A refresh of hotel brands, and a marketing campaign for the Rewards loyalty programme were among the innovations detailed by Wyndham’s Stephen Holmes, as he presented a strong set of second quarter results.
Any suggestion of breaking up the three-part Wyndham business was rebuffed, while Holmes said judicious acquisitions were always up for consideration as a way to grow the company’s activities.
The second quarter saw domestic revpar continue to accelerate, up 8.8%, led by Days Inn and Wyndham. Systemwide the revpar growth was lower at 5.6%, which Holmes put down to currency impact and growth in low revpar markets. Overall international revpar was down 1.8%, but excluding China was up almost 3%. Revenues in the hotel division were USD283m, up 8%, and contributing to overall group revenues of USD1.3bn.
The Exchange & Rentals, and Vacation Ownership divisions also continued to do well. In the new world of competition from Airbnb, Holmes pointed out the high level of professional management Wyndham offers homeowners under its rental wing. As a result, group figures delivered revenues up 7% and ebitda up 9%.
In hotels, a number of brand refreshes are planned. Holmes said a downsizing was underway at Hawthorn Suites, to help reduce the cost of the product. A new prototype will reduce developer costs by 40%. Days Inn and Super 8 next on the upgrade list, while prototypes are also being rolled out for three further brands. There has also been a drive to get more sign-ups to Wyndham’s hotel loyalty programme, Rewards. The company’s first umbrella advertising campaign has sent respondents to the Rewards website to sign up, with the result that bookings via the channel are up almost 20% since launching the campaign in May.
Holmes has not ruled out M&A as a route to growth: “We would continue to look in particularly the hotel and the rental business for areas to make acquisitions. Size is only relevant in that it kind of determines how we structure a transaction. We’ll continue to look at big deals, small deals, any deals that make sense for the shareholders.” However, Holmes said the board wanted to keep debt levels low enough to ensure Wyndham retains its investment grade ranking, something that might limit its appetite for debt-fuelled growth at least unless there was a short term reason. “We never say never to anything. But, having said that, we would only do it if we saw line of sight to get ourselves back to investment grade.”
One thing Holmes ruled out, was buying into hotel management. “It would be a very unusual deal that would put us in a position of wanting to increase the size of that business. Bear in mind, people aren’t going to come to us to manage a Marriott. They’re going to come to us to manage a Wyndham property, and we generally want to manage in the upscale sector. Could we do more? Yes, we need to grow more on the Wyndham side and we will continue to push that, but I don’t think the answer to that is M&A.”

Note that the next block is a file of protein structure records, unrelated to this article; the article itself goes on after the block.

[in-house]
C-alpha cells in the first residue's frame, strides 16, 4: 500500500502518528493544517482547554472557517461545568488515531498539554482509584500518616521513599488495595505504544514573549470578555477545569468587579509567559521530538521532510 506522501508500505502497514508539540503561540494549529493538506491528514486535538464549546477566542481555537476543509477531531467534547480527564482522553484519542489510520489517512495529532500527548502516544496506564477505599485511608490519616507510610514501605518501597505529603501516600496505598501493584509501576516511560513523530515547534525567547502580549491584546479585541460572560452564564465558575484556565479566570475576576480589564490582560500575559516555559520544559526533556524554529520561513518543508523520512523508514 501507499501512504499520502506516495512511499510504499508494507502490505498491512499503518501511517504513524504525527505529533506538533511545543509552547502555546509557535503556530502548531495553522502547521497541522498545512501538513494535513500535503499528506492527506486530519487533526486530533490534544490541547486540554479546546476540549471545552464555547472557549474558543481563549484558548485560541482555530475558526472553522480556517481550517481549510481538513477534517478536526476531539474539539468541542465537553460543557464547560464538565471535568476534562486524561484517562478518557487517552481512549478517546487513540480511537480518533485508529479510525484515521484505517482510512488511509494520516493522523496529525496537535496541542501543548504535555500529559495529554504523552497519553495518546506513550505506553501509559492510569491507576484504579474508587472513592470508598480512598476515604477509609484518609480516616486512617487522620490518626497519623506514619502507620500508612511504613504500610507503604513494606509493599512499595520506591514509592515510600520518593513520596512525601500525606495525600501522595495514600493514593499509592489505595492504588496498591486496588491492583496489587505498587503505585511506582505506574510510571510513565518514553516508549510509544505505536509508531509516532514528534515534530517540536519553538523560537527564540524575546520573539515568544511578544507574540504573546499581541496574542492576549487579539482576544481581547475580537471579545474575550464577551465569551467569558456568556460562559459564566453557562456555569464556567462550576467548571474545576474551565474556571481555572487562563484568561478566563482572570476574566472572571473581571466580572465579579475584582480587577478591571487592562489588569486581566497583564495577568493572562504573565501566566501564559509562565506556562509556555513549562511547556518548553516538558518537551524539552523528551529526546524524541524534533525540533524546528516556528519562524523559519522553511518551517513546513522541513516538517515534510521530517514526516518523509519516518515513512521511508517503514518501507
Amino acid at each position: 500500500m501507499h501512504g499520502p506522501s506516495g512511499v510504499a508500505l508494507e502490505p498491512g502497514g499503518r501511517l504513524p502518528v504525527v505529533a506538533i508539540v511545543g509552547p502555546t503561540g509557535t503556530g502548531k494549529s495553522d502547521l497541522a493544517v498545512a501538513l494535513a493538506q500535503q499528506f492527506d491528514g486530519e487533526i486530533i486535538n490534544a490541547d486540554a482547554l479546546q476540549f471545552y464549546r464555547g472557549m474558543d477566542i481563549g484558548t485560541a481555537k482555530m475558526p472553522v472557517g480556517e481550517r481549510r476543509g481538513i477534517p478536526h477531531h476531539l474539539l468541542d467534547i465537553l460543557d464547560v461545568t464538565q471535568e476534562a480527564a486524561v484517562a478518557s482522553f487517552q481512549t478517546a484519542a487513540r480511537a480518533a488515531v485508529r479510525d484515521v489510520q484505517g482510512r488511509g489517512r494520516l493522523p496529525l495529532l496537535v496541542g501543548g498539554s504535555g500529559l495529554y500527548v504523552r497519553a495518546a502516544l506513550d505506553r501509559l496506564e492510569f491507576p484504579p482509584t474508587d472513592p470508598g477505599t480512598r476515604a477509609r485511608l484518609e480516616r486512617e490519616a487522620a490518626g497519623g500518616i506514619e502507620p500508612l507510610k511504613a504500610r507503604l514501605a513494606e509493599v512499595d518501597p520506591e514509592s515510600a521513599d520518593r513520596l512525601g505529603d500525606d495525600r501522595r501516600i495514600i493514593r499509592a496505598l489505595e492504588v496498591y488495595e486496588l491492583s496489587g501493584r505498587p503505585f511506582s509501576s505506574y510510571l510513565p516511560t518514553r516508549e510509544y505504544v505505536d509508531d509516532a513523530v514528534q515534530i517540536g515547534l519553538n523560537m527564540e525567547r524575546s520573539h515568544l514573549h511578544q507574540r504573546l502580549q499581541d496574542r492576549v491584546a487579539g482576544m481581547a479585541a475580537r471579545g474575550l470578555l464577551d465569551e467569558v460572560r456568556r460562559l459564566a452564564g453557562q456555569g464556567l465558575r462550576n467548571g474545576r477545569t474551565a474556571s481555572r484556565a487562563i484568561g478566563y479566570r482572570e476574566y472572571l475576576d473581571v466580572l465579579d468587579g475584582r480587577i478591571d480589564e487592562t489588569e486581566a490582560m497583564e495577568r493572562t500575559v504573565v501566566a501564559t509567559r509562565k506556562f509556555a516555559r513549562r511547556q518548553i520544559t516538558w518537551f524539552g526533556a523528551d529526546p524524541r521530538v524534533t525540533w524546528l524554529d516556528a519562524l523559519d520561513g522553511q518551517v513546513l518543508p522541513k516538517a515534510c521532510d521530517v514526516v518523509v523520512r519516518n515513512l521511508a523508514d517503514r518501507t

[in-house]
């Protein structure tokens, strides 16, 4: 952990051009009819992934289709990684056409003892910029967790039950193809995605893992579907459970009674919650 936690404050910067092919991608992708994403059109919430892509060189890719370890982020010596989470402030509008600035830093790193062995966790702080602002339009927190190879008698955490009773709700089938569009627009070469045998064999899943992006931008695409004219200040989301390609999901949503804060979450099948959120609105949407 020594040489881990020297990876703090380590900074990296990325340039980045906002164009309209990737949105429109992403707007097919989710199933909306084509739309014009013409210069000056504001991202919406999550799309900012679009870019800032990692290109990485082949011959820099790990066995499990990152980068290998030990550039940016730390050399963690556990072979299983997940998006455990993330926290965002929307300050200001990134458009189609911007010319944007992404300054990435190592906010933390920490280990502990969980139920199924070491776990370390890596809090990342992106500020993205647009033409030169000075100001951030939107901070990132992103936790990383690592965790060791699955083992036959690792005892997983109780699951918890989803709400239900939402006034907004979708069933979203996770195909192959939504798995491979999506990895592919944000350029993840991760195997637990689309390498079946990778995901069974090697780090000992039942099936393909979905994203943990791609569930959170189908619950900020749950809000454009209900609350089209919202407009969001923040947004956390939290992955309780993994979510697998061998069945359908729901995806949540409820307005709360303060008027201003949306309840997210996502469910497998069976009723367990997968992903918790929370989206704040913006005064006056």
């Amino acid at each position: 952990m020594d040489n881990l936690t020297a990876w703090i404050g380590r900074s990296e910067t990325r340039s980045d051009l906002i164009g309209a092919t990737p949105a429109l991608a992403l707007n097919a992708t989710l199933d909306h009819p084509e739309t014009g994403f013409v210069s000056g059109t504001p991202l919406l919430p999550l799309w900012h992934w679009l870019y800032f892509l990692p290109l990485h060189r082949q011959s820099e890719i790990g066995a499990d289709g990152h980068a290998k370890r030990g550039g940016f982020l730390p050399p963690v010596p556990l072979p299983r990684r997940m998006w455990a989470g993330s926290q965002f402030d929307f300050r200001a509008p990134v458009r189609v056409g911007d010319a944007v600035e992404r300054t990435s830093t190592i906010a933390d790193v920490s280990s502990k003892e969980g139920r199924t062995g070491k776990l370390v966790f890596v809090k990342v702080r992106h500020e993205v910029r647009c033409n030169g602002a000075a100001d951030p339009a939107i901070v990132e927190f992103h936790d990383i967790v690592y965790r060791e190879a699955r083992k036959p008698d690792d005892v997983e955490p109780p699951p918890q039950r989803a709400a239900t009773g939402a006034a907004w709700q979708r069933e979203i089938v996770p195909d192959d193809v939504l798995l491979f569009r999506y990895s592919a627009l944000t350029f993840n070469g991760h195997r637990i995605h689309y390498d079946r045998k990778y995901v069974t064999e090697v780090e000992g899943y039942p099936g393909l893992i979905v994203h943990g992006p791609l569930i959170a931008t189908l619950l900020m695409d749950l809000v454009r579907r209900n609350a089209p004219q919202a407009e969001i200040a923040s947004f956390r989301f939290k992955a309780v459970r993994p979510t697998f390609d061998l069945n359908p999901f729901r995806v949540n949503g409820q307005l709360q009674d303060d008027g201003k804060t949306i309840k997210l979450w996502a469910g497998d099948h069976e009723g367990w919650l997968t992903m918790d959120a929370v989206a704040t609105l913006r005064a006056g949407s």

During the quarter, Wyndham increased its system size by 2.4% over the same quarter in 2013. Its pipeline stands at over 970 hotels, of which 57% are outside the US and two thirds are new build.
Holmes noted that, in eight years as a listed company, Wyndham had delivered USD4.2bn in dividends and share repurchases; with returns double that of the S&P 500.
HA Perspective [by Chris Bown]: What was remarkable about Holmes’s presentation was its lack of information about growth plans. In common with its hotel peers, results from the US were positive, less so in international markets; and China was the group’s weak point.
Yet the last quarter has seen Wyndham, self-proclaimed “world’s largest and most diverse hotel company” open the first Super 8 in the Middle East, and sign the first Ramada in Kenya, due to launch later this year. It is unclear where the group’s expansion is focused, unless it is based on opportunistic acquisitions, which Holmes suggested he was ready to look at.
Meanwhile, a series of brand refreshes are afoot in the US market, where its Microtel budget brand recently won a top guest satisfaction ranking with JD Power. Judicious repositioning from a position of strength is no bad thing, and taking account of rivals’ interest in growing into the select service space, it may be good timing.
Again, Holmes had to answer analysts as to why Wyndham is a three part business, amid concerns that the group’s shares are undervalued compared to pure hotel operators. “I don’t see a compelling argument,” was his answerto the suggestion of a split.